Improved Pathogenic Variant Localization via a Hierarchical Model of Sub-regional Intolerance.
Different parts of a gene can be of differential importance to development and health. This regional heterogeneity is also apparent in the distribution of disease-associated mutations, which often cluster in particular regions of disease-associated genes. The ability to precisely estimate functionally important sub-regions of genes will be key in correctly deciphering relationships between genetic variation and disease. Previous methods have had some success using standing human variation to characterize this variability in importance by measuring sub-regional intolerance, i.e., the depletion in functional variation from expectation within a given region of a gene. However, the ability to precisely estimate local intolerance was restricted by the fact that only information within a given sub-region is used, leading to instability in local estimates, especially for small regions. We show that borrowing information across regions using a Bayesian hierarchical model stabilizes estimates, leading to lower variability and improved predictive utility. Specifically, our approach more effectively identifies regions enriched for ClinVar pathogenic variants. We also identify significant correlations between sub-region intolerance and the distribution of pathogenic variation in disease-associated genes, with AUCs for classifying de novo missense variants in Online Mendelian Inheritance in Man (OMIM) genes of up to 0.86 using exonic sub-regions and 0.91 using sub-regions defined by protein domains. This result immediately suggests that considering the intolerance of regions in which variants are found may improve diagnostic interpretation. We also illustrate the utility of integrating regional intolerance into gene-level disease association tests with a study of known disease-associated genes for epileptic encephalopathy.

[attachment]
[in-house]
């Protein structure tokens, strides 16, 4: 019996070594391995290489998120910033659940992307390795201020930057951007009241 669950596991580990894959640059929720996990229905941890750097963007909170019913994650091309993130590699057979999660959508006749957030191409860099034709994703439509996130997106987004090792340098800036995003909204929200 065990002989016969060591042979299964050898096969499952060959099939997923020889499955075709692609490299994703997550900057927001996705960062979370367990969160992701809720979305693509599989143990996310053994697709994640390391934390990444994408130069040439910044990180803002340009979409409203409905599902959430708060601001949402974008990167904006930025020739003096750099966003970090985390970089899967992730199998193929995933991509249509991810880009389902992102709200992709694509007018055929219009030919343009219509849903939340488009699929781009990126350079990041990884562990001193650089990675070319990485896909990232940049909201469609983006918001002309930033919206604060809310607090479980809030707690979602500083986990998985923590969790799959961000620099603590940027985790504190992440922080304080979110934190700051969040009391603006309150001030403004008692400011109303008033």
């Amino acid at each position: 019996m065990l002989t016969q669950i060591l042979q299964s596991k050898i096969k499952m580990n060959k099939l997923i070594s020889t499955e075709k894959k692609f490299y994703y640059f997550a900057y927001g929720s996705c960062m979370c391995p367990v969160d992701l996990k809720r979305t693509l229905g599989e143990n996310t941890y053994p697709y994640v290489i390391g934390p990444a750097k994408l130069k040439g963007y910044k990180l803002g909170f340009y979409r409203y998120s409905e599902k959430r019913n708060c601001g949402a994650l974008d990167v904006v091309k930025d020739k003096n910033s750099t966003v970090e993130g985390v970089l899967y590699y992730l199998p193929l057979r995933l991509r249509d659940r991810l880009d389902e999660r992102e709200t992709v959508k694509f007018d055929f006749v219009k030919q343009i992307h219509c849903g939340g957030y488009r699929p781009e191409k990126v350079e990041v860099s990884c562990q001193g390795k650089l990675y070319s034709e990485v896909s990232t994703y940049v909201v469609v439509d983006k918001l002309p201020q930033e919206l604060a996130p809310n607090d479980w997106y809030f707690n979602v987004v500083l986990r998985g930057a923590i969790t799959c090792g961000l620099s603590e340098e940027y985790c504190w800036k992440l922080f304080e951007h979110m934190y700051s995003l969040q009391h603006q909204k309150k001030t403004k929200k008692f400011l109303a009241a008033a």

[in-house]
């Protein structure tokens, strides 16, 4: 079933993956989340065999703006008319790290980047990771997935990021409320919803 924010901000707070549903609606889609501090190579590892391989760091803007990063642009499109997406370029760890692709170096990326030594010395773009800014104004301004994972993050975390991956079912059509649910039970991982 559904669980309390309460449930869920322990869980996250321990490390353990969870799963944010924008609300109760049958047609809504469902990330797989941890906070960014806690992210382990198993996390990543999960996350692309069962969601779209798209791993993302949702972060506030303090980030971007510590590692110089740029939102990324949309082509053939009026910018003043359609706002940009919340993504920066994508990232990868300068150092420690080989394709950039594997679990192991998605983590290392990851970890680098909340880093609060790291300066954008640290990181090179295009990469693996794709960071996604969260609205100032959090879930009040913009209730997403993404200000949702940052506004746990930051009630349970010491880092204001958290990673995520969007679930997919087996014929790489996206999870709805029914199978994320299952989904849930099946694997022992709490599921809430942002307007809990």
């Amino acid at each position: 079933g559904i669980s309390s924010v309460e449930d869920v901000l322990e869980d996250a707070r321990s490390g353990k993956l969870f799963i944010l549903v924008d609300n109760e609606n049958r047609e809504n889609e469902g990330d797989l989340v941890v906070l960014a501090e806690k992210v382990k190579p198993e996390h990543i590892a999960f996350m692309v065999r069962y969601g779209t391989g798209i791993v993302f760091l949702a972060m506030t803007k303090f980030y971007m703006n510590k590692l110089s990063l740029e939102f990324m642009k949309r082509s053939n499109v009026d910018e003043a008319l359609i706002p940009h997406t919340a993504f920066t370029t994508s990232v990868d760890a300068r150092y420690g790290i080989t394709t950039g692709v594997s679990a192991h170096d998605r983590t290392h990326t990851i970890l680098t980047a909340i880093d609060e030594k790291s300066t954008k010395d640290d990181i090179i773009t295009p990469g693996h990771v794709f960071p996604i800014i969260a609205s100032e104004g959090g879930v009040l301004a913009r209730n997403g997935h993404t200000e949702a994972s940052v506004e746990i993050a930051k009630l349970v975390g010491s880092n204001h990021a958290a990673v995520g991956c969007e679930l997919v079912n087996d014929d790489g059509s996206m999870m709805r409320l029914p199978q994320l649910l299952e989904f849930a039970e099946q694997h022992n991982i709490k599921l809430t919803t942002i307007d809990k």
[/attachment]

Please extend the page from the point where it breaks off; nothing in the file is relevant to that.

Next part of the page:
Hayeck, TJ; Stong, N; Wolock, CJ; Copeland, B; Kamalakaran, S; Goldstein, DB; Allen, AS
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